with him., and breakfasting with the officer and his asso-
ciates. An extra coach was again engaged for the return ;
but while preparations were making for their departure,
Colonel Miller appeared, and objected to Morgan's being
taken away, on the ground that he was then on the limits,
and, .of course, in the custody of the sheriff of Genesee :
Miller, being his bail, feared that should he be carried be-
yond the prison limits, he (Miller) would then become re-
sponsible for the debt and costs. In answer to this objec-
tion, it was maintained, that, inasmuch as the warrant wag
issued in the name of the people, for a criminal offence, the
officers had a right to hold his person, and take him to Ca-
nandaigua. Morgan made no objections himself, and volun-
tarily entered the carriage, according to the account of
Brown ; but the narrative of the Lewiston committee,
which appears to have been drawn up with great Gaution,

19



146 LETTER XIII.

conveys a difierent impression. Miller, it says, was rudely
pushed aside by Danolds, the inn-keeper, who closed the
door, while Cheseboro, mounting upon the outside, direc-
ted the coachman to drive fast, until they should cross
the line of the county. The coachman, it appears, was
suspicious that all was not right ; and being reluctant to
proceed, was persuaded by Cheseboro to keep on to Staf-
ford, on the assurance that Ganson would then become se-
curity against all responsibility — and this responsibility
was assumed by Ganson. At Le Roy, Morgan was told
by Hayward, that if he chose, he might go before the ma-
gistrate who had endorsed the warrant, and be discharged,
on giving bail for his appearance to answer to the charge,
at the next term of the General Sessions of the Peace for
Ontario. It may have been that Morgan, being thus aw^ay
from home, felt that it would be difficult for him to procure
bail, should he make the exertion ; — but he said he preferred
going on to Canandaigua, where, as he believed, he could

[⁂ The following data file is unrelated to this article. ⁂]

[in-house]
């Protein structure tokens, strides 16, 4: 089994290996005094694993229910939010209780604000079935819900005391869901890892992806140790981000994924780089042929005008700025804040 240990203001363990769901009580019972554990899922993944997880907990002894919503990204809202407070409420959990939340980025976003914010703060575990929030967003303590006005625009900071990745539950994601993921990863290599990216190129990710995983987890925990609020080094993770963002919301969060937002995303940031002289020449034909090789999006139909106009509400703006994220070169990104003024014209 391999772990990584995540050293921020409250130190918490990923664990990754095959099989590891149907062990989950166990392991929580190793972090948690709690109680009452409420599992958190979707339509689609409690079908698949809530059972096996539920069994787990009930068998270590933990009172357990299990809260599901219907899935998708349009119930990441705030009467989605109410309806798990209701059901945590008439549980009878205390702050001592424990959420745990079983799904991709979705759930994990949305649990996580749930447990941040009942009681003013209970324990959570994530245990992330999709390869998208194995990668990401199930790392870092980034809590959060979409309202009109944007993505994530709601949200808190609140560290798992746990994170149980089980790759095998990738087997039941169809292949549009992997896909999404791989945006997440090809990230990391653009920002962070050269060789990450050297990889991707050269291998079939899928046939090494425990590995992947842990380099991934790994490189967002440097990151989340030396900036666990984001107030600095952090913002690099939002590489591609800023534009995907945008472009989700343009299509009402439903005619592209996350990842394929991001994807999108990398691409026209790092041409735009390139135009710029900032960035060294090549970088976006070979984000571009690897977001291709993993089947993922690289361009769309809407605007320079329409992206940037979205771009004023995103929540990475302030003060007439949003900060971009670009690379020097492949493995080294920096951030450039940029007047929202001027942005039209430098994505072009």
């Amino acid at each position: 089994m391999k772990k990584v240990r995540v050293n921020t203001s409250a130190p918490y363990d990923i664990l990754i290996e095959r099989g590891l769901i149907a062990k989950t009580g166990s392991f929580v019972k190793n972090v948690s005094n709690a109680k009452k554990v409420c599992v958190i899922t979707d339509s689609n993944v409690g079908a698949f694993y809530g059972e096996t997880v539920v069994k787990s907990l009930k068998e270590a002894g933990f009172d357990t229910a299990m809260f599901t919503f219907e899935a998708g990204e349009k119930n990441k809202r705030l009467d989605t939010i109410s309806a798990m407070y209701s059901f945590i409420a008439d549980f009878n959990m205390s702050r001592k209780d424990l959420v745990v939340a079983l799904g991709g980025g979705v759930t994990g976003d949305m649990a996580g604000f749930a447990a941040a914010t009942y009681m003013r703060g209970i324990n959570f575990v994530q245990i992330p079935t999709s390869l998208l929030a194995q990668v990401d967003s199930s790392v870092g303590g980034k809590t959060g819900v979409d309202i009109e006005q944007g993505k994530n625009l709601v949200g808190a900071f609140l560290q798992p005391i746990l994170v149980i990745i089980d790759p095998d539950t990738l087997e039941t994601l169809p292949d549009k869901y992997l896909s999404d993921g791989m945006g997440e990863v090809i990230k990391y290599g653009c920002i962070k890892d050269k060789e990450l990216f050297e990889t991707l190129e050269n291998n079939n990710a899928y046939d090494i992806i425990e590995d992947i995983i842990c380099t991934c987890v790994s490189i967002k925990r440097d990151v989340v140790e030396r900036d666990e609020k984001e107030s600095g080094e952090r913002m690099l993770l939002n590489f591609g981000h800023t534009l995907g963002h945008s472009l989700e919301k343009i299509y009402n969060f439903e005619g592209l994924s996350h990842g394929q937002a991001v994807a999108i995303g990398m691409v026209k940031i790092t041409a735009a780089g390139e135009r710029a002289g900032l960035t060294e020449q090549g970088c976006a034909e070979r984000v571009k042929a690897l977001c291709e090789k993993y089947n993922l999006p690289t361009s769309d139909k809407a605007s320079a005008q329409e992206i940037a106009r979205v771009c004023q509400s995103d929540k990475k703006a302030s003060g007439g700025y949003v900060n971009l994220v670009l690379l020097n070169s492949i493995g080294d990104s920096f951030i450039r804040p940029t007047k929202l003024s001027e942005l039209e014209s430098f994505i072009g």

soon satisfy Kingsley, that, although he liad not returned
the trifle of clothing, yet he had no intention of stealing it.
The distance between Canandaigua and Batavia, is fifty
miles ; and the party having Morgan in custody, arrived on
their return, at about sun-set. The prisoner was inuiie-
diately taken before Justice Chipman, and examined upon
the charge preferred against him, but which soon fellto the
ground. It appeared that he had merely borrowed the shirt
and cravat of Kingsley, and of course there was nothing felo-
nious in the transaction. On being discharged from this pro-
secution, however, in which a Mason, by the name of Loton
Lawson, appeared on his behalf, he was immediately arrest-
ed by Cheseboro for a small debt of two dollars, due to one
Aaron Ackley, another tavern-keeper in Canandaigua, and
for the collection of which Cheseboro produced a power of
attorney. Morgan admitted this debt ; judgment was taken
by confession ; and an execution was sued out on the spot.



LETTER XIII. 147

Having no money to satisfy it, he pulled off his coat, and
made a tender of that ; — but the officer refused to take it,
and the unhappy man was forthwith taken to prison, and
locked up at about 10 o'clock in the evening. It was on the
morning of that day, that the sun last dawned upon his
freedom. ' •

Frequent and labored attempts have been made to create
an impression, that the proceedings respecting Morgan last
narrated, were had in due course of law. But the trans-
action itself, and all the circumstances attending it, are too